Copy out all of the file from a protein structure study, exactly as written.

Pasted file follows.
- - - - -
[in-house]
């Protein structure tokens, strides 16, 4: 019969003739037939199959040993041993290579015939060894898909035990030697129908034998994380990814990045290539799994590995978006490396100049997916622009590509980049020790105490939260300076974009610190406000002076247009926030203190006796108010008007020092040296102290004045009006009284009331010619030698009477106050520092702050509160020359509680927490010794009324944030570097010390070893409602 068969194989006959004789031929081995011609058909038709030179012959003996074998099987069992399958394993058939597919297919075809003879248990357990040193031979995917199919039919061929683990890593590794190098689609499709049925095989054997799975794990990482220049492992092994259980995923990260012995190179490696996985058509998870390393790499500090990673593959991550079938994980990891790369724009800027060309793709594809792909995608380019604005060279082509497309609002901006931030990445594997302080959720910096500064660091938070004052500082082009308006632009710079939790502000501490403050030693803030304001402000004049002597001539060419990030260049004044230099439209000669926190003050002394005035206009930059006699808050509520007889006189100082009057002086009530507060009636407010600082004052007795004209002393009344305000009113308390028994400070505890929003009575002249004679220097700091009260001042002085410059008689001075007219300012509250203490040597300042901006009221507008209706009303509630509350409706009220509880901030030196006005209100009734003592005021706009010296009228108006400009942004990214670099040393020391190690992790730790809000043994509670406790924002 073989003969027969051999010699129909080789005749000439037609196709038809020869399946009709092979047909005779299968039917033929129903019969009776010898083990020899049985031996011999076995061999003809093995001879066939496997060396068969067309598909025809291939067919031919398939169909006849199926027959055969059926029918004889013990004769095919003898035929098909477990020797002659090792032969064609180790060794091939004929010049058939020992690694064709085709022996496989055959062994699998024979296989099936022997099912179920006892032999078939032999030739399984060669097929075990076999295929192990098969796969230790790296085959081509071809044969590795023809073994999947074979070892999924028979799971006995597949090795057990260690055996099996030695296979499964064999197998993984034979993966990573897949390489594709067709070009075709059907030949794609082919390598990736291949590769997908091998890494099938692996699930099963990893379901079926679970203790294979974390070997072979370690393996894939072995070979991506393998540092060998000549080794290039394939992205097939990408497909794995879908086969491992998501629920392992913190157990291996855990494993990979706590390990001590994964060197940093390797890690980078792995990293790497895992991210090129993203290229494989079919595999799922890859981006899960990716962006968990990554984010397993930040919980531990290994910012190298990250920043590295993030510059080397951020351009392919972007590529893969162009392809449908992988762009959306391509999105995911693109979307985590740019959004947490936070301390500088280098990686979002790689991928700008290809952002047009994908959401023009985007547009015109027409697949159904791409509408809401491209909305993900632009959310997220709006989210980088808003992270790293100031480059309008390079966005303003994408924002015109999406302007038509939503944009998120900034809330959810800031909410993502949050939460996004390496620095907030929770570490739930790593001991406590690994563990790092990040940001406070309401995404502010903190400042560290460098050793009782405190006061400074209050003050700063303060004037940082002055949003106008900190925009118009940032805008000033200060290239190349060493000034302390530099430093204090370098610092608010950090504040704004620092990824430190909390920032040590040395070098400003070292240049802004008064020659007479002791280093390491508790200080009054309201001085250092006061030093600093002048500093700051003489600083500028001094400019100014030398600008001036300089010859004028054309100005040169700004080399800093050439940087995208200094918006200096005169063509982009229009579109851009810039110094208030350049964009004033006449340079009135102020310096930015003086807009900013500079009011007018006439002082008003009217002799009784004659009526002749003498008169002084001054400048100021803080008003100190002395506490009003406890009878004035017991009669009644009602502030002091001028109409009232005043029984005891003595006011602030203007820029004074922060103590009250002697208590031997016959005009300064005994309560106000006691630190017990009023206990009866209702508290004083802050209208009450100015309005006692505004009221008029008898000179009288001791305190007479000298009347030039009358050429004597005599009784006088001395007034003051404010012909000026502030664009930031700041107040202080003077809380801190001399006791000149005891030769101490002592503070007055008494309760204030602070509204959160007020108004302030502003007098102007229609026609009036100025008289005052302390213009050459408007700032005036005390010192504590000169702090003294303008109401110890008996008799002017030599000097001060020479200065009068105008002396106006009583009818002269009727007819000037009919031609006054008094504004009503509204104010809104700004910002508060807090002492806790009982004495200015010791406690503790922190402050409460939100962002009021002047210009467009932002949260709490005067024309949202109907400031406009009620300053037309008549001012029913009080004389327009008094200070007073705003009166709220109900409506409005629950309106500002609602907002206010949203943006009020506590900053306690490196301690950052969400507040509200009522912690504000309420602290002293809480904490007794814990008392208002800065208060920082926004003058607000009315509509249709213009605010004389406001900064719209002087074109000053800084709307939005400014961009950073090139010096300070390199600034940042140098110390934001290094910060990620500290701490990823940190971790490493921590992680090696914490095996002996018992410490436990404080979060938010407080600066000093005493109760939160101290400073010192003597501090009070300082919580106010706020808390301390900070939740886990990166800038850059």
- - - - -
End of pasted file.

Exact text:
[in-house]
């Protein structure tokens, strides 16, 4: 019969003739037939199959040993041993290579015939060894898909035990030697129908034998994380990814990045290539799994590995978006490396100049997916622009590509980049020790105490939260300076974009610190406000002076247009926030203190006796108010008007020092040296102290004045009006009284009331010619030698009477106050520092702050509160020359509680927490010794009324944030570097010390070893409602 068969194989006959004789031929081995011609058909038709030179012959003996074998099987069992399958394993058939597919297919075809003879248990357990040193031979995917199919039919061929683990890593590794190098689609499709049925095989054997799975794990990482220049492992092994259980995923990260012995190179490696996985058509998870390393790499500090990673593959991550079938994980990891790369724009800027060309793709594809792909995608380019604005060279082509497309609002901006931030990445594997302080959720910096500064660091938070004052500082082009308006632009710079939790502000501490403050030693803030304001402000004049002597001539060419990030260049004044230099439209000669926190003050002394005035206009930059006699808050509520007889006189100082009057002086009530507060009636407010600082004052007795004209002393009344305000009113308390028994400070505890929003009575002249004679220097700091009260001042002085410059008689001075007219300012509250203490040597300042901006009221507008209706009303509630509350409706009220509880901030030196006005209100009734003592005021706009010296009228108006400009942004990214670099040393020391190690992790730790809000043994509670406790924002 073989003969027969051999010699129909080789005749000439037609196709038809020869399946009709092979047909005779299968039917033929129903019969009776010898083990020899049985031996011999076995061999003809093995001879066939496997060396068969067309598909025809291939067919031919398939169909006849199926027959055969059926029918004889013990004769095919003898035929098909477990020797002659090792032969064609180790060794091939004929010049058939020992690694064709085709022996496989055959062994699998024979296989099936022997099912179920006892032999078939032999030739399984060669097929075990076999295929192990098969796969230790790296085959081509071809044969590795023809073994999947074979070892999924028979799971006995597949090795057990260690055996099996030695296979499964064999197998993984034979993966990573897949390489594709067709070009075709059907030949794609082919390598990736291949590769997908091998890494099938692996699930099963990893379901079926679970203790294979974390070997072979370690393996894939072995070979991506393998540092060998000549080794290039394939992205097939990408497909794995879908086969491992998501629920392992913190157990291996855990494993990979706590390990001590994964060197940093390797890690980078792995990293790497895992991210090129993203290229494989079919595999799922890859981006899960990716962006968990990554984010397993930040919980531990290994910012190298990250920043590295993030510059080397951020351009392919972007590529893969162009392809449908992988762009959306391509999105995911693109979307985590740019959004947490936070301390500088280098990686979002790689991928700008290809952002047009994908959401023009985007547009015109027409697949159904791409509408809401491209909305993900632009959310997220709006989210980088808003992270790293100031480059309008390079966005303003994408924002015109999406302007038509939503944009998120900034809330959810800031909410993502949050939460996004390496620095907030929770570490739930790593001991406590690994563990790092990040940001406070309401995404502010903190400042560290460098050793009782405190006061400074209050003050700063303060004037940082002055949003106008900190925009118009940032805008000033200060290239190349060493000034302390530099430093204090370098610092608010950090504040704004620092990824430190909390920032040590040395070098400003070292240049802004008064020659007479002791280093390491508790200080009054309201001085250092006061030093600093002048500093700051003489600083500028001094400019100014030398600008001036300089010859004028054309100005040169700004080399800093050439940087995208200094918006200096005169063509982009229009579109851009810039110094208030350049964009004033006449340079009135102020310096930015003086807009900013500079009011007018006439002082008003009217002799009784004659009526002749003498008169002084001054400048100021803080008003100190002395506490009003406890009878004035017991009669009644009602502030002091001028109409009232005043029984005891003595006011602030203007820029004074922060103590009250002697208590031997016959005009300064005994309560106000006691630190017990009023206990009866209702508290004083802050209208009450100015309005006692505004009221008029008898000179009288001791305190007479000298009347030039009358050429004597005599009784006088001395007034003051404010012909000026502030664009930031700041107040202080003077809380801190001399006791000149005891030769101490002592503070007055008494309760204030602070509204959160007020108004302030502003007098102007229609026609009036100025008289005052302390213009050459408007700032005036005390010192504590000169702090003294303008109401110890008996008799002017030599000097001060020479200065009068105008002396106006009583009818002269009727007819000037009919031609006054008094504004009503509204104010809104700004910002508060807090002492806790009982004495200015010791406690503790922190402050409460939100962002009021002047210009467009932002949260709490005067024309949202109907400031406009009620300053037309008549001012029913009080004389327009008094200070007073705003009166709220109900409506409005629950309106500002609602907002206010949203943006009020506590900053306690490196301690950052969400507040509200009522912690504000309420602290002293809480904490007794814990008392208002800065208060920082926004003058607000009315509509249709213009605010004389406001900064719209002087074109000053800084709307939005400014961009950073090139010096300070390199600034940042140098110390934001290094910060990620500290701490990823940190971790490493921590992680090696914490095996002996018992410490436990404080979060938010407080600066000093005493109760939160101290400073010192003597501090009070300082919580106010706020808390301390900070939740886990990166800038850059």